Another thing we like to forget is the killing of two students on the campus of Jackson State University in Mississippi just eleven days later. Jackson State, like many campuses around the nation at the time, was beset by upheaval, including vandalism, arson, and attacks on uniformed law enforcement officers and firemen. The dramatic lawbreakers squeezed out the many more serious protestors, civil rights activists, and war resistors for news media attention. As at Kent State, authorities were itching to respond to the lot of them with overwhelming force and on the evening of May 11th, 1970, they did so. Some 40 Jackson city cops and Mississippi state patrolmen opened fire with shotguns and sidearms at a women’s dormitory building, killing two and injuring a dozen. Police claimed they’d been fired upon first by a sniper from a window in the high rise but a subsequent investigation found no evidence that any shots had come from the dormitory.
Mind you, this incident occurred long before the Black Lives Matter movement so the dead and injured were swiftly forgotten. They were black. The Kent State kids, OTOH, were white and so they live on in our collective memory. Such a shame, bleeding hearts may say, that youngsters had been cut down in their idealistic youth. Hardliners say, well…, you know what the hardliners have said for some five decades now.
No pop or rock stars, BTW, managed to get themselves a hit thanks to the Jackson State killings.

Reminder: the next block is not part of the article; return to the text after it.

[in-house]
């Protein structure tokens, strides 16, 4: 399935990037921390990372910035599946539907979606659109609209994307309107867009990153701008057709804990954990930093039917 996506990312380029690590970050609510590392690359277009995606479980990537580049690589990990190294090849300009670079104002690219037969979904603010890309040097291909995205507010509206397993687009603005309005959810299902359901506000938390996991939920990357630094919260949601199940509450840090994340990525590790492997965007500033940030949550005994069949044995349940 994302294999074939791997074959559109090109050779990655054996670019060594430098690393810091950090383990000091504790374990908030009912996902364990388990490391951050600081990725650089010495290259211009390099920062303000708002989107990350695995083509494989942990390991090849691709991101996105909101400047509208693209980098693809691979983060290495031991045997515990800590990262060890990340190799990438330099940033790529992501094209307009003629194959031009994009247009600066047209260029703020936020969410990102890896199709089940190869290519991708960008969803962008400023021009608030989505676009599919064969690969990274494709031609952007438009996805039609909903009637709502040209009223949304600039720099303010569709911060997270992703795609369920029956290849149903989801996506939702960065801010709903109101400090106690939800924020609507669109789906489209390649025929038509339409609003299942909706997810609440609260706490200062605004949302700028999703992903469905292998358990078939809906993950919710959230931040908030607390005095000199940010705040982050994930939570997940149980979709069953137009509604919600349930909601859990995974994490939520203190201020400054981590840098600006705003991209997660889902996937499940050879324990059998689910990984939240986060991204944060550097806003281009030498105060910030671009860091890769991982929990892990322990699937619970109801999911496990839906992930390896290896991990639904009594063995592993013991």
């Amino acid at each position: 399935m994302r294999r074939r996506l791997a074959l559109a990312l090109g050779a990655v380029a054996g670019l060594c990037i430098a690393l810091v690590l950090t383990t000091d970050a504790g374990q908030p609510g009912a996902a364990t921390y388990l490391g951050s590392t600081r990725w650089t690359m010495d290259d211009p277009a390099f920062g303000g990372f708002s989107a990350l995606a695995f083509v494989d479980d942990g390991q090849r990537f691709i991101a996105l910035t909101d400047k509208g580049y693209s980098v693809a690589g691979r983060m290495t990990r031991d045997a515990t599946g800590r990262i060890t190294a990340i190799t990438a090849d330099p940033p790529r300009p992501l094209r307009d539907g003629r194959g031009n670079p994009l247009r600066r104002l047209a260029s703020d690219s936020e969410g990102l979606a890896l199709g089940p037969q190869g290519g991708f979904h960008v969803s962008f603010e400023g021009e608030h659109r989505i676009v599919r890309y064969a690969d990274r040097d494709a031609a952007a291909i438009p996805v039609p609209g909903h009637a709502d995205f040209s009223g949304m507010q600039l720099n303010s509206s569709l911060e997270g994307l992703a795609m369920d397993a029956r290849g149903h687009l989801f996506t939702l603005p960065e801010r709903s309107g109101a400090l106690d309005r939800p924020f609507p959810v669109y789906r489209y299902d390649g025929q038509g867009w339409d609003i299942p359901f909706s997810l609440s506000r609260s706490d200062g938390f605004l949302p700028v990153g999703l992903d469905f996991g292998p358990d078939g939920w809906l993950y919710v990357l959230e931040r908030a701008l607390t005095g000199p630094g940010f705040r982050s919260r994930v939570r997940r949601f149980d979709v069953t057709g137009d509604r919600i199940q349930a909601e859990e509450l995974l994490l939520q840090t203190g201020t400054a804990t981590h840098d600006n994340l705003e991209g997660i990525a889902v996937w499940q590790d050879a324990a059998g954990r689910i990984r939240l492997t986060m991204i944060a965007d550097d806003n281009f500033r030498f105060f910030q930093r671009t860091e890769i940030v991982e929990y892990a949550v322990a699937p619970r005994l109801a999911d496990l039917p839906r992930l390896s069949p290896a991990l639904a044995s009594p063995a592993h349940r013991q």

Winning For Losing
If Hillary is indeed the Dem frontrunner, as many wits and wags continue to insist on believing, she’s the most inept frontrunner I’ve ever seen.
I guess I grasp her supposed strategy: She and her strategists are certain they’ve got the Dem nom all wrapped up so they’re forgoing expending any time, energy, and — most important — dough on state primaries that’ll do little to pad her delegate numbers. Still, the seemingly constant onslaught of primary and caucus losses makes her look like nothing more than a loser. And believe me, her GOP opponent, Donald Trump (by god in heaven, I still can’t believe reality compels me to type those words) will hammer her with the L word every day and night from now through November.
No matter what makes strategic sense, anybody involved in a competition must maintain at least the appearance of, y’know, competing. How do Hillary’s various state volunteers and paid campaign workers continue to give their all when their candidate is shrugging her shoulders? Will Hill and her peeps be able to ramp up their ardor and work habits when crunch time comes versus America’s Shart?